Frequently Asked Questions - Short Sales

What is a Short Sale?

A Short Sale is the sale of a home when sales proceeds do not fully pay off the existing loan(s) and lender(s) accepts a discounted payoff to fully satisfy the loan.

When the short sale is approved, your existing lender pays virtually all sales costs, including commissions, escrow and title fees and repair costs. You get your home sold, the loan(s) paid off and you avoid foreclosure. And most importantly – you get to MOVE ON WITH YOUR LIFE!

Is a Short Sale right for me?

Mortgage lenders are increasingly willing to work with borrowers faced with a financial hardship to accept a discounted payoff on a mortgage. If you are faced with a hardship that makes it likely you will be unable to meet your obligation on your mortgage, your lender would prefer to settle the matter with you as opposed to taking the property through foreclosure.

As you consider the option of pursuing a Short Sale, remember your lender is looking to limit any potential loss on your loan. By completing a Short Sale, your lender has arrived at a solution that is, for them, much better than a foreclosure.
Bottom line, your lender wants to work with you.

If I do a Short Sale, how much will I have to pay to sell my home?

Nothing. It’s true, in most cases you will pay literally no sales costs if your lender approves the Short Sale. All commissions, title and escrow fees, and even some repair expenses are paid by the lender as part of the Short Sale approval.

Remember, lenders approve Short Sales and accept the resulting loss in an effort to avoid bigger losses through foreclosure.

What about property taxes and Homeowners association dues?

These items remain your responsibility during the process of getting your short sale approved. If you can not make your mortgage payments and your property taxes are impounded with your mortgage payments, then you should just make your tax payments directly to the county when they are due.

Does the bank decide at what price I should list my home?

No, we show you the current market price for your property, then perform a calculation based on your type of loan. That should give us the price to sell your home and thus providing your lender the return they should need to net on your property.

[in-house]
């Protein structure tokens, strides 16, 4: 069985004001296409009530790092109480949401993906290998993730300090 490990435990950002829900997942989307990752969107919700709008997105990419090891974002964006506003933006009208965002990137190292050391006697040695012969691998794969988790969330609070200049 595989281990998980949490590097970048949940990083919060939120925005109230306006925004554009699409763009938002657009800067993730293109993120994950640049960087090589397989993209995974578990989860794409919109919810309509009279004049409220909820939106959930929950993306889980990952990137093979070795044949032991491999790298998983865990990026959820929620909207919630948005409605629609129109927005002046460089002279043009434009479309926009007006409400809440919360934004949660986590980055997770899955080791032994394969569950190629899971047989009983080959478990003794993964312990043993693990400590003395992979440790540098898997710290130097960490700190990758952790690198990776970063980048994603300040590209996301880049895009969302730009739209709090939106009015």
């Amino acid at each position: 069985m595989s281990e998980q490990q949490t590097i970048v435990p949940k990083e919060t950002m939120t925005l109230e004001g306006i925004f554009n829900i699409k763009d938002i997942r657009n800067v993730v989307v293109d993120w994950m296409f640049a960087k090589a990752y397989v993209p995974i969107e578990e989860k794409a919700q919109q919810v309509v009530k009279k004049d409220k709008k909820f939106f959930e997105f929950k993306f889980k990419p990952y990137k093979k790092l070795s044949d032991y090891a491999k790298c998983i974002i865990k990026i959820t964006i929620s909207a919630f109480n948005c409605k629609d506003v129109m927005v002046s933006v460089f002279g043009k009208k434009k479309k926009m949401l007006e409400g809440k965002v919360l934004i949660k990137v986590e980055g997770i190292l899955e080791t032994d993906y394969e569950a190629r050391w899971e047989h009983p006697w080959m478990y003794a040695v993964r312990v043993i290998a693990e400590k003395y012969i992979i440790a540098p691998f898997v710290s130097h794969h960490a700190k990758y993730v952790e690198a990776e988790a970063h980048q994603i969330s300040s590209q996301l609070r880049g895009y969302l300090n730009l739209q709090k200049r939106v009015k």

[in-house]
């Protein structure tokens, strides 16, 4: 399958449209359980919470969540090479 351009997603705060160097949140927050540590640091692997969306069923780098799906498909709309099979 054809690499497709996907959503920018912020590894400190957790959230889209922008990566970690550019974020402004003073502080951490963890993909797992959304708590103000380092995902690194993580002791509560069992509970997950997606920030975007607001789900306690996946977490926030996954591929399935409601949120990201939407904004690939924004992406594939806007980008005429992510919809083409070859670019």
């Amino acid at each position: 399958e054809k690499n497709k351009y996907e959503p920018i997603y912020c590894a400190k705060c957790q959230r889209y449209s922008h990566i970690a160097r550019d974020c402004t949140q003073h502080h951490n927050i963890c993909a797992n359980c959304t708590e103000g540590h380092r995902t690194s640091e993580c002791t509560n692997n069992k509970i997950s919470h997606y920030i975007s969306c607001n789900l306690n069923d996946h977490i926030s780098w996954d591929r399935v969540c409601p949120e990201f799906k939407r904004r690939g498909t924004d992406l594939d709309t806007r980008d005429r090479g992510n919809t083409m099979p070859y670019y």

How do I get started on a Short Sale?

It’s easy. If you would like to get prequalified for a Short Sale, we can do it online.
If you would prefer to discuss it on the phone, or set an appointment call 775-745-0295. There is no charge to you to get started. It is as simple as contacting us and we will get to work. If you decide that a short sale is not right for you, we will try to give you some advise on other options.

What sort of hardship would my lender consider legitimate?

To some extent, that will depend upon the mortgage company considering the Short Sale request. Generally, so long as the hardship is real and the mortgage company believes the loan is likely to become delinquent as a result, the Short Sale request will be processed by the Loss Mitigation Department. A big key to getting Loss Mitigation to accept a hardship is to submit a strong hardship letter. The hardship letter sets the tone for the entire file.
Below you will find a list of “hardships” that are common and frequently accepted by mortgage lenders. Once we get started with the process, I will send you actual examples of hardship letters from approved short sales.

  • Family illness or injury
  • Illness or injury in the extended family – particularly if it forces relocation
  • Job relocation when the property is equity deficient
  • Job loss or significant income loss
  • Divorce or split of domestic partners
  • Adjustment in mortgage payment or unforeseen increase in living expenses

I am current on my mortgage, will my lender consider a Short Sale

The answer is, probably. Some lenders will accept a Short Sale file for approval on loans that are not delinquent. Other lenders will not accept the file until the loan is delinquent. We can put your Short Sale file together within a couple days and submit it for approval. (Remember, there is no charge for this). That is the best way to determine if your lender will accept a file for approval on a loan that is current.

Why would a mortgage company agree to accept a Short Sale?

There are actually several reasons why a mortgage company would approve a Short Sale payoff, including the following;

Legal Concerns – Mortgage lenders have come under legal pressure to work with borrowers to equitably resolve situations where borrowers are unable to meet their mortgage obligation, particularly when the borrower makes an effort to arrive at a compromise solution.